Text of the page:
While I was developing and writing The Strong’s exhibit Can You Tell Me How to Get to Sesame Street?, staffers at the Children’s Television Workshop (now Sesame Workshop) told me that at a crucial point in 1967 it wasn’t Democrats who did the most to put the developing Sesame Street over. The program cleared a fateful funding hurdle when Arizona’s Senator Barry Goldwater, father of the conservative movement in the Republican Party, intervened. The show’s original writer-producer, Joan Ganz Cooney, had first approached Caspar Weinberger (Richard Nixon’s secretary of Health, Education, and Welfare) for support, but subsequently she found Goldwater, (an old friend of her father’s) more forthcoming. The senator wrote Weinberger a letter that Cooney summarized amusingly: “Dear Cappy, Give little Joanie Ganz anything she wants.” And so it wasn’t long before Sesame Street gained bipartisan support for its own line item in the federal budget. With $5 million in foundation and private funding, planning could proceed.
Cooney understood that preschool children were not just a captive audience to television for an average 27 hours per week in that era; they comprised a receptive audience as well. She noticed how closely they paid attention to commercials in forgettable shows like Batfink and Super President. And, because kids were paying attention so carefully, she posed a mischievous question: why couldn’t a television program for kids entertain and educate?
Cooney signed on psychologist Edward Palmer to test children’s attention to the program’s colorful segments, and under his direction Sesame Street became the first television program guided by the insights of developmental psychology. Jim Henson’s Muppets helped Sesame Street transform curriculum into comedy, learning into play. Bert and Ernie and Oscar the Grouch seem like neighbors now. Big Bird helped the youngest viewers understand their feelings. The Count von Count, enlisted to help kids with numbers, counts everything in sight. “I vant to count your neck,” he says in his stagey Transylvanian accent, “vun neck!”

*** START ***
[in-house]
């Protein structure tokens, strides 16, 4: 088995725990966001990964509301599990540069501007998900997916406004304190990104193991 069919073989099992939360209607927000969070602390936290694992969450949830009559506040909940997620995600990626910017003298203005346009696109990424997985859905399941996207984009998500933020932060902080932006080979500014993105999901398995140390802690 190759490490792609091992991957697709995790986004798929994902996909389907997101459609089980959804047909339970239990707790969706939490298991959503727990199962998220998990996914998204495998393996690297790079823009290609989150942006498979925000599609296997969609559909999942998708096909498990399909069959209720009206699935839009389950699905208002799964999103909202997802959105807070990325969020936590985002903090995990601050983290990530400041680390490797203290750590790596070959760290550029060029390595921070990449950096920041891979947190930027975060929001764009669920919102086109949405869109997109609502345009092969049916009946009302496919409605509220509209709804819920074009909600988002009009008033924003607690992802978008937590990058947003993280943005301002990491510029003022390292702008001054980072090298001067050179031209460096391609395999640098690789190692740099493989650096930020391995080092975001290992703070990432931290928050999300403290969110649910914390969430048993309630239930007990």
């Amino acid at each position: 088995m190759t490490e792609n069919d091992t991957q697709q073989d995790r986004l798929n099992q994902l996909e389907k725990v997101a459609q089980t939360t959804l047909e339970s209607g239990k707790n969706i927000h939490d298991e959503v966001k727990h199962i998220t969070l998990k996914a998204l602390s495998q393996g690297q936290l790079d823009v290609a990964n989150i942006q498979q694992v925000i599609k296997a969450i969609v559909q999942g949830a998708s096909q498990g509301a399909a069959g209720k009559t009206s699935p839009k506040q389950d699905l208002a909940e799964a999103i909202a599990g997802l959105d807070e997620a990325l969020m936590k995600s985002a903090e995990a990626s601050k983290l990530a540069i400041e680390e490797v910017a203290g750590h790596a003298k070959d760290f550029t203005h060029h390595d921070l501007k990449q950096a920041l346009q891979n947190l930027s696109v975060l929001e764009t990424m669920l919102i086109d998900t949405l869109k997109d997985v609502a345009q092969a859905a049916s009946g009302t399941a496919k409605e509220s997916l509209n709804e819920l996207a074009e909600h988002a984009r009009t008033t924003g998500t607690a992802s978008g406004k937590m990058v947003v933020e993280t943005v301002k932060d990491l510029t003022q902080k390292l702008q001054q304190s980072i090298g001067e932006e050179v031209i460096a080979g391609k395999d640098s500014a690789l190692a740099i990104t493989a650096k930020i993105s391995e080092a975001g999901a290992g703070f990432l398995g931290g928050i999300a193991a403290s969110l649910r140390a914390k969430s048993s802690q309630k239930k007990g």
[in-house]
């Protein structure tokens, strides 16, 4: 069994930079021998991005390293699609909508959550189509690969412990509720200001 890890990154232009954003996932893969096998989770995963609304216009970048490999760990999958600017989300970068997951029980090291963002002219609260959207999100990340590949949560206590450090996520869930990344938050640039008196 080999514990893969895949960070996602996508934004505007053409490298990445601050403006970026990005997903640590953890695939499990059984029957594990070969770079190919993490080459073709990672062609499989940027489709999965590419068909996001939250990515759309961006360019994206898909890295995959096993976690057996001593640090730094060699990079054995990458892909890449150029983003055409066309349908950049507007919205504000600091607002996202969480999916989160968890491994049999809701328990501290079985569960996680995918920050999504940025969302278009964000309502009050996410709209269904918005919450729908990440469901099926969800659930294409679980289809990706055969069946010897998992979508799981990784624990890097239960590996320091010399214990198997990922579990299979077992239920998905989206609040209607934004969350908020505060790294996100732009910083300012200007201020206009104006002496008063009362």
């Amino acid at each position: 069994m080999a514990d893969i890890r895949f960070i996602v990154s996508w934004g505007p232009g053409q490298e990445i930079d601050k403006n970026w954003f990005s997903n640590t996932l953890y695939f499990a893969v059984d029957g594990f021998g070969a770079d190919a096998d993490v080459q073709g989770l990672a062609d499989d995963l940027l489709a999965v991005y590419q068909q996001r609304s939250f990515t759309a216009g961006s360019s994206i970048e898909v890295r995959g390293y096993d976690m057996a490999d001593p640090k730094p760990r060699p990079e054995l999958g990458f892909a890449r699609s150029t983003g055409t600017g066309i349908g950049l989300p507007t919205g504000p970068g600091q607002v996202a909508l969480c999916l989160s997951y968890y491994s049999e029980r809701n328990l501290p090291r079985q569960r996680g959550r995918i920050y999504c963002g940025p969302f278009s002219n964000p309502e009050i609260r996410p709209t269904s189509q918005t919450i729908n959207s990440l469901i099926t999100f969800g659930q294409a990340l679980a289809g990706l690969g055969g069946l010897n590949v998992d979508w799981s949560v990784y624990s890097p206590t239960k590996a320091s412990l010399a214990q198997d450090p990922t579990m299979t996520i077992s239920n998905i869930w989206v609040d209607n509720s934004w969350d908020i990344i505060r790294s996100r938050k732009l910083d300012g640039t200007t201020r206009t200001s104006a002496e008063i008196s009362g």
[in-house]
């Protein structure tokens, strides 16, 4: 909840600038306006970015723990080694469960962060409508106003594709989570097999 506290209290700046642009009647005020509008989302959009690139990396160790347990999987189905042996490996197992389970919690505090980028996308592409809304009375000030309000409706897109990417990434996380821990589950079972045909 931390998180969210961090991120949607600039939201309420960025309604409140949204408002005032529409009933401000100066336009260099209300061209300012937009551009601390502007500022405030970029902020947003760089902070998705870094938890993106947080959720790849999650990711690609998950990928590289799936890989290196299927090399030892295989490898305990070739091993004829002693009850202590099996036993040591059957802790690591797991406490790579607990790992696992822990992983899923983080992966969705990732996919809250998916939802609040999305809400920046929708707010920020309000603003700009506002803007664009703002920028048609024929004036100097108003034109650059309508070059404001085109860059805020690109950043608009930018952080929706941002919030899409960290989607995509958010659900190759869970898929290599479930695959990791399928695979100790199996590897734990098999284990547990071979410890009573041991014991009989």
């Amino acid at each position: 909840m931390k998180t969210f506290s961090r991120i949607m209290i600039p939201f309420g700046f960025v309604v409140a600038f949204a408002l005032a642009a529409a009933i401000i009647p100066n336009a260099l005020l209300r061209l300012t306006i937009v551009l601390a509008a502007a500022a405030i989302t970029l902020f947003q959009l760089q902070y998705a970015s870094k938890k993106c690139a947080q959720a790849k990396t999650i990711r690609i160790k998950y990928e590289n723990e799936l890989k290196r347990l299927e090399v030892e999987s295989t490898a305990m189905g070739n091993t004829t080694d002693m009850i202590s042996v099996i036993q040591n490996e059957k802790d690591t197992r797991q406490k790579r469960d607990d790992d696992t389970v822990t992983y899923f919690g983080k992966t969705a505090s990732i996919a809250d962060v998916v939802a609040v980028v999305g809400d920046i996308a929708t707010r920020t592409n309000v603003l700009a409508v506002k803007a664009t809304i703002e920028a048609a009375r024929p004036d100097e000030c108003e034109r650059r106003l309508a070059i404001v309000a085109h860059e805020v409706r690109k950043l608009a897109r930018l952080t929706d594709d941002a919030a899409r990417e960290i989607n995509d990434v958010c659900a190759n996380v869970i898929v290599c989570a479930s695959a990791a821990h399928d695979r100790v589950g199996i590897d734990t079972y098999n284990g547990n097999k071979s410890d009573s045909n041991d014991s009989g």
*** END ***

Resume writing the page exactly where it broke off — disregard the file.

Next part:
In this current mistrustful election season, one faction considers federal involvement in health care, economic policy, the arts, and education a doomed intrusion into economic and personal liberty. But in the late 1960s Barry Goldwater declined to portray government as an enemy of the private sector, and that position allowed him to endorse public television and a partnership with Sesame Street. In 1970, Children’s Television Workshop set up field offices in America’s inner cities and rural poverty areas to coordinate outreach to parents and kids and recruit viewers. At about a penny invested in each pair of attentive eyeballs per program, the partnership paid off. By 1973, Sesame Street was reaching 97% of Chicago households with preschoolers. And, by 1978, the show was reaching more than 90% of inner-city preschoolers nationwide. Pollsters declared that Sesame Street had become “an institution with ghetto children” and research proved that the more children everywhere watched the playful program, the more they learned. After nearly four and a half decades, Sesame Street still remains playful, fresh, idealistic, kind, optimistic, stimulating, generous, measurably effective, funny, and fun.
Sixty million of us watched the presidential debate. Now, as therapy and penance each candidate should watch at least one hour of Sesame Street.